Our Porchlight conversation with Katie explores her love of writing, "there's always more to learn." She discusses her publishing journey and the challenges of revision - "the messy part of being a novelist." Katie estimates it took her eight years to complete A Psalm for Lost Girls, but has since developed tools to make sure each chapter is moving the story forward. She'll be sharing these tools with attendees of The Literary Page Turner: Advanced Writer Weekend at The Writing Barn in November. Katie and Bethany also discuss the value of writing retreats and how being in a new place can give a writer new perspective on their work.
 
 
Links
 
 
A Psalm for Lost Girls
Jun 28, 2017
Episode 10 features Cynthia Levinson, author of We've Got a Job; Watch Out for Flying Kids: How Two Circuses, Two Countries and Nine Kids Confront Conflict and Build Community; Hillary Rodham Clinton: Do All the Good You Can; The Youngest Marcher: The Story of Audrey Faye Henricks, a Young Civil Rights Activist (illustrated by Vanessa Brantley Newton) and the forthcoming Fault Lines in the Constitution: The Framers, Their Fights and the Flaws that Affect us Today (with co-author Sanford Levinson) and Donna Janell Bowman, author of Step Right Up: How Doc and Jim Key Taught the World About Kindness (illustrated by Daniel Minter) and the forthcoming En Garde! Abraham Lincoln's Dueling Words (illustrated by S.D. Schindler) and King of the Tightrope: When the Great Blondin Ruled Niagra (illustrated by Adam Gustavson).
 
Our Porchlight conversation with Cynthia and Donna explores their love of discovering true stories through research and finding fascinating hidden histories. They discuss their publishing journey, as well as how illustrations enhance the tone of picture book biographies. Focus is primarily on Step Right Up: How Doc and Jim Key Taught the World About Kindness and The Youngest Marcher; including excerpts read by the authors. Both these books focus on individuals who influenced change in the world: Doc Key helped start the humane movement and Audrey Henricks played a role in ending segregation during the Civil Rights movement of the 1960s. Discussion of craft aspects including creative nonfiction, using direct quotes, structure, conveying emotional resonance with the characters and decisions about whether a story is best suited for a picture book or middle grade audience.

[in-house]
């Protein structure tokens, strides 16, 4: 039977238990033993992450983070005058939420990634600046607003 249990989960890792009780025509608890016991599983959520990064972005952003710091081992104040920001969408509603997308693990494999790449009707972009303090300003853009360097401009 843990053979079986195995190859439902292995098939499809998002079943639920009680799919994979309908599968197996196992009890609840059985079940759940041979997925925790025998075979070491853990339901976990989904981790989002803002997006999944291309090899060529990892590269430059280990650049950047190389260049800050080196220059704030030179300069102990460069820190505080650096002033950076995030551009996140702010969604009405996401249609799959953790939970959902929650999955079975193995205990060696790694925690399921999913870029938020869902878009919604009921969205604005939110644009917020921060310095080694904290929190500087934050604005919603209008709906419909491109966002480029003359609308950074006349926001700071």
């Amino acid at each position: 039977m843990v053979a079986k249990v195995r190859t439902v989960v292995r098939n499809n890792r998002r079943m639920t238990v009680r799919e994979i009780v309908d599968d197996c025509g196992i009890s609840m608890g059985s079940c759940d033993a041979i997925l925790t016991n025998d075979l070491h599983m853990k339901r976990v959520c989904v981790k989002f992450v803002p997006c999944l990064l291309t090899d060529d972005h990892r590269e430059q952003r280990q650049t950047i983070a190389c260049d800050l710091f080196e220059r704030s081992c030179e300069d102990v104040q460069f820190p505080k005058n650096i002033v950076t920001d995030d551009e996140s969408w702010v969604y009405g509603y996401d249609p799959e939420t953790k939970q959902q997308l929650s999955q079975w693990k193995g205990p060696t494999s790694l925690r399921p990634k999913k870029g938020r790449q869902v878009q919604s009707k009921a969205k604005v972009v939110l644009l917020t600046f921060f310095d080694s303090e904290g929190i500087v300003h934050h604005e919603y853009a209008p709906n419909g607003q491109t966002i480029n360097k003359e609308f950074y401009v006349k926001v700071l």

Thank you for listening. Please share your comments and thoughts on the podcast with us. Rate us on iTunesGoogle Play or Sticher—share the Porchlight with  others. And remember to retreat, create and celebrate.

Show Notes:

May 25, 2017

Episode 9 features Varsha Bajaj, author of the lyrical picture books How Many Kisses Do You Want Tonight? (illustrated by Ivan Bates), T is for Taj Mahal (illustrated by Robert Crawford), This is Our Baby, Born Today(illustrated by Eliza Wheeler), and the forthcoming Our Earth, Our Home(illustrated by Simona Mulazzani).